• The whey is cloudy with some yogurt that gets through. If you use the whey for anything, this may be a concern
  • Very thin yogurt may drain more through the mesh than in the bag
  • Slightly slower to drain. You cannot rush the draining. A linen bag can be squeezed periodically to push the whey out faster. But in a few hours it does have a nice creamy yogurt. For cheese, the wait is longer like with any other method.
  • If you make more than around 3 or 4 cups of yogurt at a time, this device will not hold it all. You would need to wait to finish the entire batch or get more than one drainer.
  • A little pricey for what it is (~ $17 US)
  • A reusable coffee filter with the fine gold mesh is about the same size and may work as well for less money (I have not personally tried this but have heard it works well)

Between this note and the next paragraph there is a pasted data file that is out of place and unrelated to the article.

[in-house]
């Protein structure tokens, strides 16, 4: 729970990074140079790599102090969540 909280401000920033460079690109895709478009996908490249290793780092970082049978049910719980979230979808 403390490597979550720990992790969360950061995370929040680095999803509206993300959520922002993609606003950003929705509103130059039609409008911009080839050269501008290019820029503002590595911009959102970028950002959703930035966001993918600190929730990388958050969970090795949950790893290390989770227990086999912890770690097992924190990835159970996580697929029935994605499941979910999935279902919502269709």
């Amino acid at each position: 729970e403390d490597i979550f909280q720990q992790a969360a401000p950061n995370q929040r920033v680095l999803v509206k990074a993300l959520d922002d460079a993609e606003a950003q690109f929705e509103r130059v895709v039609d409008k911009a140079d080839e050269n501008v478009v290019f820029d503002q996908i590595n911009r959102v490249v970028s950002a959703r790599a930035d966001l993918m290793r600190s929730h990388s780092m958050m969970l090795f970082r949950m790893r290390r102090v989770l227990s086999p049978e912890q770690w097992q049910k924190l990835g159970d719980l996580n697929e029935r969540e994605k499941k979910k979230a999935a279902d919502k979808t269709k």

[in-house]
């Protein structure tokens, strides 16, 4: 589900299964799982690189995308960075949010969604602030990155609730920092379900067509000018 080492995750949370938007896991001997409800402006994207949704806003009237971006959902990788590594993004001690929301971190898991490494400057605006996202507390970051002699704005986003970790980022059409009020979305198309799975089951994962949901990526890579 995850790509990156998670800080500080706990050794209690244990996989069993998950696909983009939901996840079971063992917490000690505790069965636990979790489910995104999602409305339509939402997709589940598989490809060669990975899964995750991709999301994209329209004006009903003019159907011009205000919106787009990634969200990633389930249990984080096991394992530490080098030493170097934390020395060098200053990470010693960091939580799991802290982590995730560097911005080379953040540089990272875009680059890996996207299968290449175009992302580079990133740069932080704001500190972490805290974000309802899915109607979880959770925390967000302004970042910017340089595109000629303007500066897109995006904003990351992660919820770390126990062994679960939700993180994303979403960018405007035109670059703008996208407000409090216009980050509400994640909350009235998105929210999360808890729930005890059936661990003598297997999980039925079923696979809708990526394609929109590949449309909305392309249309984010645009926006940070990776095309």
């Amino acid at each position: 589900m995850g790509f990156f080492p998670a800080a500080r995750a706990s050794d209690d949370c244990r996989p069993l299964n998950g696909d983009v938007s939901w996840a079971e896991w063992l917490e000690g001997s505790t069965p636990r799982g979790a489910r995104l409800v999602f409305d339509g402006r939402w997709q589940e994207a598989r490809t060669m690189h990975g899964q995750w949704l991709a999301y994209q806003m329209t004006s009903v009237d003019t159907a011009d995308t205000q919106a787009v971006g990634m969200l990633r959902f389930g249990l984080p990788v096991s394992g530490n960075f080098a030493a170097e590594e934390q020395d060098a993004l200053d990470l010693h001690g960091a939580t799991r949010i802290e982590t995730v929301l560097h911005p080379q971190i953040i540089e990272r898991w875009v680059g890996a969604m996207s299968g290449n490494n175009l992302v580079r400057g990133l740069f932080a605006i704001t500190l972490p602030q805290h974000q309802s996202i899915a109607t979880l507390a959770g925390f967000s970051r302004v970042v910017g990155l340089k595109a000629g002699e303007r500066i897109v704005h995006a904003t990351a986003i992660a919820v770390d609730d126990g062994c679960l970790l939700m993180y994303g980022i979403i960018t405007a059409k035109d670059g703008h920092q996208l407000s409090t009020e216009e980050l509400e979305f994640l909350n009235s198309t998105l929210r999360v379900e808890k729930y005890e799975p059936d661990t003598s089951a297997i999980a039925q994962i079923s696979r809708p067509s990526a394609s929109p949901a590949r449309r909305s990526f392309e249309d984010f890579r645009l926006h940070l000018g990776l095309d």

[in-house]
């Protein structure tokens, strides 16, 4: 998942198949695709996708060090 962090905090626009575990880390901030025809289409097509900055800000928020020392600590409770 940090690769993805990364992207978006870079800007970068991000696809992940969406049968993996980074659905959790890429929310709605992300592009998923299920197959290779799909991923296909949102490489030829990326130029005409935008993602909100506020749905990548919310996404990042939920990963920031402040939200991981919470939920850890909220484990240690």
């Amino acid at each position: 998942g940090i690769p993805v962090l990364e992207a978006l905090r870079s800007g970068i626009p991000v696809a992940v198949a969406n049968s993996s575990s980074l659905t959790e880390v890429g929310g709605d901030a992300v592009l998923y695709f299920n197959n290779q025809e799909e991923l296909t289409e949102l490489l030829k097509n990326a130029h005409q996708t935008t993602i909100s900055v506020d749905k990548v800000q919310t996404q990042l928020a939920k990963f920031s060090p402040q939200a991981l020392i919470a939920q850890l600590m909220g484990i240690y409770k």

This little device does drain yogurt well. It is also easy to clean. Its compact size makes it easy to drain yogurt in the refrigerator as well. Having already bought it I found all of this to be nice. Especially the cleaning. You can also forget about it in the fridge.

June, 2009: I tried it on runnier yogurt. I lost some through the mesh at first but then it evened out. So it works alright with runny though thicker is better.

If I had not bought it already, I may still consider it since I do not have to find a way to support it while suspending it over a bowl since it has a flat bottom. A good thing since you either have to drain the whey frequently at first or suspend it above a bowl without its container (or put the rack on top of the container). I do not always drain yogurt in the refrigerator so that was less of a concern for me. This is much easier than a bag.